The rise in popularity of data, artificial intelligence, and machine learning has dramatically increased the volume of conversations around all of the above. That can make it hard to separate the hype from what’s really happening.
This much opportunity inevitably brings lots of players into the space. Organizations looking for the right data transformation partner deserve a stronger signal-to-noise ratio, where credible information and advice stand out from a noisy crowd of sellers cashing in on the latest trends.
Don’t listen to folks who tell you that they need time and money to assemble big data sets to get the project started. There’s mostly likely value waiting in the information you already have — it just needs to be unlocked.
Sometimes, even small amounts of the right data can be enough to get a project started. Additionally, depending on the problem being solved, third-party or synthetic data sets can be used to build and train models, so you can get started with very little first-party data.
Consultants love timelines and presentations. And while they both are exceptionally useful in context, be wary of partners pitching long discovery phases that don’t yield much beyond presentations and meetings.
But as with software, a more agile approach is possible. The right team can move quickly towards a prototype or working model, which gives everybody a starting point for iteration and improvement. Make sure long timelines are being driven by real technical constraints.
It’s true that most advanced technology solutions need significant verticalization to succeed in some industries. Precise last-inch optimization is often the difference between a successful implementation and time lost to deploy solutions that aren’t ready.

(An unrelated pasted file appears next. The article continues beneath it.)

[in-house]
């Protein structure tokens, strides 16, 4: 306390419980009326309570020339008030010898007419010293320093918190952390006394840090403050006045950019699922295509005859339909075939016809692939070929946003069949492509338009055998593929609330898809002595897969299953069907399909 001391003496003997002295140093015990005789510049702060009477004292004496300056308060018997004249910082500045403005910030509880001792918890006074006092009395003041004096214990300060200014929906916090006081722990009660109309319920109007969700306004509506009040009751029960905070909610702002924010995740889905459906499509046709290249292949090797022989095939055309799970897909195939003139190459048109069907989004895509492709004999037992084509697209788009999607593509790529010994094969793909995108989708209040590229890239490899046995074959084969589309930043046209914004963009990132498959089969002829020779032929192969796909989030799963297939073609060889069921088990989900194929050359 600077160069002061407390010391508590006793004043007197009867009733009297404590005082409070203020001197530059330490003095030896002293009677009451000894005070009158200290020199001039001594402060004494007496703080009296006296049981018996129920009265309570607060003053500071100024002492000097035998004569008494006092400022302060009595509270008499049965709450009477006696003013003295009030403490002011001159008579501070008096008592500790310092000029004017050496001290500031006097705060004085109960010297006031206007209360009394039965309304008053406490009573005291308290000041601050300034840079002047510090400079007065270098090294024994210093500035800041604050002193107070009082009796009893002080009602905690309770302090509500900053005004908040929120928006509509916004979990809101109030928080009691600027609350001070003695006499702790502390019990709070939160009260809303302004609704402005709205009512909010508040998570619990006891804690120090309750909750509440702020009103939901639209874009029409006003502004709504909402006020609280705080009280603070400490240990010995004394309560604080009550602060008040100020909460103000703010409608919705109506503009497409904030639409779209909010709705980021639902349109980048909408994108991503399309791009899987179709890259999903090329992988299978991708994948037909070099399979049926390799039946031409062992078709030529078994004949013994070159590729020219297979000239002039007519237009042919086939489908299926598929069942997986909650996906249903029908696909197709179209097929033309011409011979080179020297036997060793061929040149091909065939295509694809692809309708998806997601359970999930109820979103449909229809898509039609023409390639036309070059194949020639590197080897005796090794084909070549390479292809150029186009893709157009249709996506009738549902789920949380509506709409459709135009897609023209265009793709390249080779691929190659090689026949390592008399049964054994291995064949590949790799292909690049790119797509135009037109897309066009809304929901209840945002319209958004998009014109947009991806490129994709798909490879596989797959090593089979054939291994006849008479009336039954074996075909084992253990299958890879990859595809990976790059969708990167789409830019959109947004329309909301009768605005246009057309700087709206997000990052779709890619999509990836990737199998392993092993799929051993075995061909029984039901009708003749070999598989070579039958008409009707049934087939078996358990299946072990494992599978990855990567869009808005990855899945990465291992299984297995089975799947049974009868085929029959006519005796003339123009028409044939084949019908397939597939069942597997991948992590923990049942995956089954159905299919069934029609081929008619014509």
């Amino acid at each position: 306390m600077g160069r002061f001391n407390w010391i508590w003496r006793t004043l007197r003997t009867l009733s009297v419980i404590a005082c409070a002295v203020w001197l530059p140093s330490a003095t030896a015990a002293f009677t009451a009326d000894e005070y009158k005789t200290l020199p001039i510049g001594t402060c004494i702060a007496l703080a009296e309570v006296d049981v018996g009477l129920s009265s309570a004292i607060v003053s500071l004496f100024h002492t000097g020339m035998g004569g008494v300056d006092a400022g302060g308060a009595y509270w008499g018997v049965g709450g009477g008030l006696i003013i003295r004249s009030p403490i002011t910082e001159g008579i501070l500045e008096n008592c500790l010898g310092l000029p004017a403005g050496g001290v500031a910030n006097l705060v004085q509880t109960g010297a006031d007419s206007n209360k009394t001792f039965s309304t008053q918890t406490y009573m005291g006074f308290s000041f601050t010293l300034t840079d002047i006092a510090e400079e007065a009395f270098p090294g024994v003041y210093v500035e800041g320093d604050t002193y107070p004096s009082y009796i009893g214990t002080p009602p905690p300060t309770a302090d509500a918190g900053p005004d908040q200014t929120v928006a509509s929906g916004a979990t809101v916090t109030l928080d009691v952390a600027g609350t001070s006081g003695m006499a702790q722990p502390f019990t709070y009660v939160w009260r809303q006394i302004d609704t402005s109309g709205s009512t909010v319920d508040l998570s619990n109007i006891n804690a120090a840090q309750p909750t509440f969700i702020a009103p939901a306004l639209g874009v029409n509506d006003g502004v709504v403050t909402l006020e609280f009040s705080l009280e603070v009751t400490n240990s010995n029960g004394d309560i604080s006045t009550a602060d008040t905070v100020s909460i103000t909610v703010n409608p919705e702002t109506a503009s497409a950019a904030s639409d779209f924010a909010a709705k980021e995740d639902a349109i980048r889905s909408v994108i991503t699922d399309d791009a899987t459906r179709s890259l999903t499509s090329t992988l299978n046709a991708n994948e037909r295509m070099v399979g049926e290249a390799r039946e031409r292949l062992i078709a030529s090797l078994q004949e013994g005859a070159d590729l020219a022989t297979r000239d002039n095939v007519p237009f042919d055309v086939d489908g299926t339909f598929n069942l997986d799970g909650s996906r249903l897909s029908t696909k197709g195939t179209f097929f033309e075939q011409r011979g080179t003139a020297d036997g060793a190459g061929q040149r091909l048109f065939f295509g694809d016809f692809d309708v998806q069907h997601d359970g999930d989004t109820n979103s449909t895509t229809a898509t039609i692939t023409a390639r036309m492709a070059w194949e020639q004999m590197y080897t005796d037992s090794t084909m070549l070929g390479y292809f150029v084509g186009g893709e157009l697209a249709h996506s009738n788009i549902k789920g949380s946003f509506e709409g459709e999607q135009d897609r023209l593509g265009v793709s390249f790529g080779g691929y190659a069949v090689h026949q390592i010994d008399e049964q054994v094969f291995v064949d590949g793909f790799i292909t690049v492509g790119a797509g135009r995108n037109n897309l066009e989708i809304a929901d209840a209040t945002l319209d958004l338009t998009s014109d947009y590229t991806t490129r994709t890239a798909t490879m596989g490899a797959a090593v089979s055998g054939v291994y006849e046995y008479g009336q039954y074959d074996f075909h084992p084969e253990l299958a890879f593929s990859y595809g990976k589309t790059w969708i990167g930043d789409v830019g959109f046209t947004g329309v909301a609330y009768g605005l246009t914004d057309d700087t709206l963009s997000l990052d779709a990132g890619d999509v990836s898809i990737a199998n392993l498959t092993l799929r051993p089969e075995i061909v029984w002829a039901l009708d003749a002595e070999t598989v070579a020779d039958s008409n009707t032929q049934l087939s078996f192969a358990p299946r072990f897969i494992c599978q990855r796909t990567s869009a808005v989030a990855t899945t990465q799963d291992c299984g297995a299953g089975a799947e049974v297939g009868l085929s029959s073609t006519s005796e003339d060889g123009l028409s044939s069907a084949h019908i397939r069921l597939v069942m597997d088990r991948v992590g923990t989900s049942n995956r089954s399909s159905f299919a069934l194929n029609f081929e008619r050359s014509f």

At the same time, deep domain expertise shouldn’t be a requirement for your data partners. Good specialists will map your world in ways that inform model creation and curation. This is good news —it gives you more experts to choose from.
Many of the most compelling data use cases end with complete automation of manual, human-intensive processes. Reality, on the other hand, shows us that total automation is a tall order, meaning setting that as a goal almost guarantees a that project fails. Same with reinvention—continuous improvement has as much, if not more, value.
The best approach is to break big challenges into smaller pieces. The ability to automate pieces and parts of a larger whole is still immensely valuable. It reduces the time and budget required to get started and can unlock important and surprising insights early on in the process.
If you’re considering investing in applied data solutions for your business, there’s no time like the present, and StandardData is always up for a conversation.